Overall, there were 1,001,967 vehicle thefts nationwide in 2022, which is about two stolen vehicles every minute, up from 937,976 in 2021, said Joseph Brenkle, director of public affairs for the NICB. As the trend continues, more car thefts mean more comprehensive claims, and these losses for insurance companies translate into higher premiums for customers.

Accident rates are falling as insurers adjust to past trends

The National Highway Traffic Safety Administration (NHTSA) estimated that the number of traffic fatalities fell by 3.3% during the first half of 2023, compared to the first half of 2022. That is the fifth consecutive quarter of decline, which is a welcome reduction.

However, a 19% increase between 2019 and 2020 has left many insurers struggling with increased claims costs.

A key factor in determining the underwriting benefit is the severity of the accident. Since the pandemic began in 2020, the cost of casualty losses has outstripped premiums collected, leading many insurers to raise rates multiple times to cover losses. “We’re starting to see premiums catch up with loss costs,” Friedlander said.

Repair costs increase claims

New cars come with more technologically advanced features, which increases repair costs and subsequently insurance premiums. According to AAA, many new cars have advanced driver assistance systems (ADAS), which include features such as:

  • Adaptive cruise control.
  • Adaptive headlights that control the vehicle.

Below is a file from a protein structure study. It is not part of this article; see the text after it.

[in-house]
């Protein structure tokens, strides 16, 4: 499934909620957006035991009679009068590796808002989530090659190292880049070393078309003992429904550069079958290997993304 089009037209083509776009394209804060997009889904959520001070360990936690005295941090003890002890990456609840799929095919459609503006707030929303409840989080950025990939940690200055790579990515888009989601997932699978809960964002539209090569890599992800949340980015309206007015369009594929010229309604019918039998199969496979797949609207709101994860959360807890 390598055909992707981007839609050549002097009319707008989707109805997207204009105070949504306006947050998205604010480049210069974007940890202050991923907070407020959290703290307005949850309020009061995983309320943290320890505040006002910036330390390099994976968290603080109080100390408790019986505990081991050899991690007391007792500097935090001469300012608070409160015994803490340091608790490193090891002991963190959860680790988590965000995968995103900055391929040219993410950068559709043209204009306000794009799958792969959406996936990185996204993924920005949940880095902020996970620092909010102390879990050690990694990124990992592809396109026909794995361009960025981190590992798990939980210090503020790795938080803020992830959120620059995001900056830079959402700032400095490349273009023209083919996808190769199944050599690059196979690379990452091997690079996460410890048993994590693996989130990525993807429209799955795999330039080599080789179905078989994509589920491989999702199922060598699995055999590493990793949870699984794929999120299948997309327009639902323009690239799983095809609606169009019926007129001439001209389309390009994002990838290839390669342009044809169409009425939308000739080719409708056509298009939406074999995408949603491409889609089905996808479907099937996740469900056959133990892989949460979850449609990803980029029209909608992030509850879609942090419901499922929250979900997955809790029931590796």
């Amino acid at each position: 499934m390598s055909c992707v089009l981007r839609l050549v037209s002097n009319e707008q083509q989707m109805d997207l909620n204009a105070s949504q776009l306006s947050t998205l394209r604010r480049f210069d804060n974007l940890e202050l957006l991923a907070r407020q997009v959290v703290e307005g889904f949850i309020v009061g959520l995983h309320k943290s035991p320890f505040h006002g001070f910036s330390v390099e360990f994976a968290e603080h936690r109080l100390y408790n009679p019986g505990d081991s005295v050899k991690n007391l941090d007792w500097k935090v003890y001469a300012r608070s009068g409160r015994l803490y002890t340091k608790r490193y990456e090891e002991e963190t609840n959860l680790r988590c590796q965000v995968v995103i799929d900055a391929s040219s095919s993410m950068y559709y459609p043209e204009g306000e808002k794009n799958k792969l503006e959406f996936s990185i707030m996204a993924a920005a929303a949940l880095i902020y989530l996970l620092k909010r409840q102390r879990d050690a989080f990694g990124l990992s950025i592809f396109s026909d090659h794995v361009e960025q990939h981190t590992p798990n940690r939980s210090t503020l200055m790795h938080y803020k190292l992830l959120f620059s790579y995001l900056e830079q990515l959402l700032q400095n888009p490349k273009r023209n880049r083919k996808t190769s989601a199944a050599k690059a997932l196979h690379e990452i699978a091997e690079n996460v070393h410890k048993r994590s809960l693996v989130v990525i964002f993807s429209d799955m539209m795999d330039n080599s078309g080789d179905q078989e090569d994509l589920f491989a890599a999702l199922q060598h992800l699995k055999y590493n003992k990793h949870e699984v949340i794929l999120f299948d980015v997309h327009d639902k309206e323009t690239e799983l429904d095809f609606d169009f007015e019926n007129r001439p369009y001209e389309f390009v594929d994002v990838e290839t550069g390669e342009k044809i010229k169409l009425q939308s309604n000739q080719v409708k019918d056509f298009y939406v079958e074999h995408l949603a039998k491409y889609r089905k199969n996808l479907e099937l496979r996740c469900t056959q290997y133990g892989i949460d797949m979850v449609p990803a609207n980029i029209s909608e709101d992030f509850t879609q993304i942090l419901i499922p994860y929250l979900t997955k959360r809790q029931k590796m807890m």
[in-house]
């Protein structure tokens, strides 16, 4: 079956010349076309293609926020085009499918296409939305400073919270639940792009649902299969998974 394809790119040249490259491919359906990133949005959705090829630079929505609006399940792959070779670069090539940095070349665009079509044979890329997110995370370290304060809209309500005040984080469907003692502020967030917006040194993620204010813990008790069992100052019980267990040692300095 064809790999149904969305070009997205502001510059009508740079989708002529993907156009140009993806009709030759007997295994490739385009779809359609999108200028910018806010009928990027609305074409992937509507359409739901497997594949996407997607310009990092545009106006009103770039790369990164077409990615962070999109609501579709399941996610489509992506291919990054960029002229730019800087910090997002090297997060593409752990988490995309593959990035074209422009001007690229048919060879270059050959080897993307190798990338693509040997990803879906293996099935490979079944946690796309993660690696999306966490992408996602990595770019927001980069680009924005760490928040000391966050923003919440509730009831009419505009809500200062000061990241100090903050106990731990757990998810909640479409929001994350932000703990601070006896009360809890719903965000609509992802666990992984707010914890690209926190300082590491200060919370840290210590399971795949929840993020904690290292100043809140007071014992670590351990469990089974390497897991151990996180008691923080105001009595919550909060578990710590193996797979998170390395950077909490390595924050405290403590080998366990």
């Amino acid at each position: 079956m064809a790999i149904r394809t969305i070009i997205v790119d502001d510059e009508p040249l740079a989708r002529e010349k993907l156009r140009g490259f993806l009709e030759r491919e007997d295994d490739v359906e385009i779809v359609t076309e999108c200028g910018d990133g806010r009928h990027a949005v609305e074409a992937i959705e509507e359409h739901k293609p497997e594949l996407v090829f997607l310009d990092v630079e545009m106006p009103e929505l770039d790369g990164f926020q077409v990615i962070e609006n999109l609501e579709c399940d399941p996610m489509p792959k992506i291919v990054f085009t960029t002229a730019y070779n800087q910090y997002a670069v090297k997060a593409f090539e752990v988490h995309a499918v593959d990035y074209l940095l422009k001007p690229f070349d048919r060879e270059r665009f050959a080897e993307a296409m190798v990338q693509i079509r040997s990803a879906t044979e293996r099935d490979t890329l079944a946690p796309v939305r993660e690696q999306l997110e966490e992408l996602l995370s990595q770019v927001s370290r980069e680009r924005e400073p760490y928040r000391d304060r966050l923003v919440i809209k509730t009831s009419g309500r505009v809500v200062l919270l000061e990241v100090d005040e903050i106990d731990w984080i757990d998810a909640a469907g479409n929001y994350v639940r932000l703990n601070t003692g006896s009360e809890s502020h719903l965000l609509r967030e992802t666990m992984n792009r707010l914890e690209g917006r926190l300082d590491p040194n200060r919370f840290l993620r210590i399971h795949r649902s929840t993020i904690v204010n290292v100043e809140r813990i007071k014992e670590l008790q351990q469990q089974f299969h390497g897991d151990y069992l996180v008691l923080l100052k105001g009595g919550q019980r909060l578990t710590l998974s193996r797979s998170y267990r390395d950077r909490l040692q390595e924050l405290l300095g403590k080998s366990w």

• Automatic emergency braking.
  • Automatic switching on and dimming of high beams.
  • Blind Spot Monitoring.
  • Forward Collision Warning.
  • Lane departure warning.
  • Help with lane maintenance.
  • Parking assistance/self parking.
  • Rear Cross Traffic Alert.

While these features make driving safer, they also increase repair costs, leading to more expensive claims and higher premiums to cover these claims.

Personal injury lawsuits are getting more expensive

A 2023 study published by the Property and Casualty Insurance Association of America (APCIA) found that the weighted costs of bodily injury claims increased by 40% between 2018 and 2022.

While the US experienced a slight downward trend in medical costs in early 2023, this is unlikely to have a positive impact on auto insurance rates for consumers. Medical costs started rising in August, we won’t know the true annual increase until the first quarter of the new year.

However, according to an analysis of health care coverage under the Affordable Care Act (ACA) by the Peterson Center for Health Care and KFF, the medical trend, which includes the increase in the price insurance companies pay for drugs and medical services, will increase by about 8% in 2024 This increase will not only lead to higher health care costs, but could potentially lead to higher car insurance costs as insurers pay more for claims.

However, medical cost inflation tells only one part of the story. The same APCIA report suggests that fatal motor vehicle accidents and abuse of the legal system also increase the overall cost of personal injury claims.

As the costs of personal injury claims rise, so do customer premiums, as insurers race to correct or prevent losses.

Climate change and natural disasters increase costs

Climate change and resulting natural disasters are wreaking havoc on the homeowners insurance industry, but the auto insurance industry has not and will not remain unscathed.